The World Health Organization has warned that severe and mounting disruption to the global supply of personal protective equipment (PPE) – caused by rising demand, panic buying, hoarding and misuse – is putting lives at risk from the new coronavirus and other infectious diseases.
Healthcare workers rely on personal protective equipment to protect themselves and their patients from being infected and infecting others.
But shortages are leaving doctors, nurses and other frontline workers dangerously ill-equipped to care for COVID-19 patients, due to limited access to supplies such as gloves, medical masks, respirators, goggles, face shields, gowns, and aprons.

Months into this Outbreak a vacine is not even remotely  close and global medical supply shortages are becoming more and more of an issue in preventing its spread.

Missing Core Ingredients

With China becoming the Primary Manufacturing hub for so many industries including many Drug ingedients, a severe outbreak their has many more roll on effects then  most people realise, As US reports drug shortages from China have already begun

with the world is so inextricably linked these days there are numerous single point of failure where core ingredients in live saving medications and essential electronic components are produced by only one or 2 main sources, so any impact to these business or their suppliers.  can create extreme shortages of essential electronics required in medical equipment or ingredients in manufacturing of life saving mediacations, the impact from this will only just start to take effect as existing supplies begun to run out like the US FDA have already reported or like what was reported in Utah last week or australia for some examples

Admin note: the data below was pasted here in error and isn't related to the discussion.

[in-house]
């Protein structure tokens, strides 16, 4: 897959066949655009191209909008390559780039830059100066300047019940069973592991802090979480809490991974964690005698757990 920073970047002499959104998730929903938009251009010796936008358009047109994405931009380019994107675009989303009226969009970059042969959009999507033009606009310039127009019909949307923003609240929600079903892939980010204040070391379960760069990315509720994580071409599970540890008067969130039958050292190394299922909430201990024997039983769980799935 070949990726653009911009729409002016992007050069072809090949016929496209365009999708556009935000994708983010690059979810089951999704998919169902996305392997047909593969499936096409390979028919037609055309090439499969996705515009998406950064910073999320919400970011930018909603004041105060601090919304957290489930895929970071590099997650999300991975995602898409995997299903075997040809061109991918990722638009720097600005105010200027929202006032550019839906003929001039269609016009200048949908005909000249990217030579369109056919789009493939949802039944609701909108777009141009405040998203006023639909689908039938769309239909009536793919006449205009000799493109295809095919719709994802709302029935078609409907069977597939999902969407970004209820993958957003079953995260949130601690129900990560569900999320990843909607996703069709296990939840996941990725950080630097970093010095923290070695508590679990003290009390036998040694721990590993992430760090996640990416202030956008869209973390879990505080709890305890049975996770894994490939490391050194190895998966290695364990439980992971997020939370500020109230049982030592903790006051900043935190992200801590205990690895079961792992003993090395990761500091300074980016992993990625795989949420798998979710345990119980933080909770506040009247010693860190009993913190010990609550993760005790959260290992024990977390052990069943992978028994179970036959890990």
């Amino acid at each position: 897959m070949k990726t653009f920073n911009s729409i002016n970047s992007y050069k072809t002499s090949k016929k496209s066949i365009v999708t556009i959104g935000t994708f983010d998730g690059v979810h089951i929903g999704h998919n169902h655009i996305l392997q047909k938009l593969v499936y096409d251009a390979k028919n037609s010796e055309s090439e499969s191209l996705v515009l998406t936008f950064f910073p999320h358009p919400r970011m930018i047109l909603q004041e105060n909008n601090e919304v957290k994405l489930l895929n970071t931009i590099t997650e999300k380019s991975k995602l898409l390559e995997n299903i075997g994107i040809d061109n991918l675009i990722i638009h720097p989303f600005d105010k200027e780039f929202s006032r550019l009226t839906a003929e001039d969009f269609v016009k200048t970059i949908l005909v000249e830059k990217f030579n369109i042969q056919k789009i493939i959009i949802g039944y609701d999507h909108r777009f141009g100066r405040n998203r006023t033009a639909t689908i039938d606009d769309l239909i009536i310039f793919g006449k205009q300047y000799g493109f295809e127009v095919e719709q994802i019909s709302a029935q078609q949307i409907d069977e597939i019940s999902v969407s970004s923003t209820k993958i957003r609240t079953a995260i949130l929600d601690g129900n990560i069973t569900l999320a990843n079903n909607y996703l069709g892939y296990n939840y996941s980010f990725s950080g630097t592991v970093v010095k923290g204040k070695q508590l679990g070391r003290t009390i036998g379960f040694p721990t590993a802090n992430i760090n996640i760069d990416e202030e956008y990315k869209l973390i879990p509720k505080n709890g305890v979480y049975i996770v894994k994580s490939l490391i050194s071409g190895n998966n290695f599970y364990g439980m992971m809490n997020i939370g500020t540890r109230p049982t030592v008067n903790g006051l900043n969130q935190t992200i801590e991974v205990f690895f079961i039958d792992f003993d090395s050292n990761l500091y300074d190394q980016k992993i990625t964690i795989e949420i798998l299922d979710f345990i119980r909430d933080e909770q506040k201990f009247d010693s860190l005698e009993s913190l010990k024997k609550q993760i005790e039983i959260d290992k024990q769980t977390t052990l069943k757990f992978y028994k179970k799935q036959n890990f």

Government and Health Workers contracting the virus

we are lucky the death rate is so low for this strain, however the fact that so many health or goverment officials involved in handling this outbreak have so easily become infected is cause for immense concern if not this time then regarding future outbreaks certiainly.

UK health Minister gets the virus

Iran Vice President Is One of 7 Officials to Contract Coronavirus

over 3000 health workers have contracted the virus in China

Will we have enough Hospital Beds in NZ?

to try and answer this question the best data comes from Singapoure.  Dashboard avilable here
Singapoure is the only country that seems to be providing high quality data, which shows of its 178 confirmed cases 82 (46%) are currently in hospital 12 of which are in intensive care while the remaining 96 (54%) have been successfully discharged with a  Median days spent in hospital for recovered cases of a 10 days.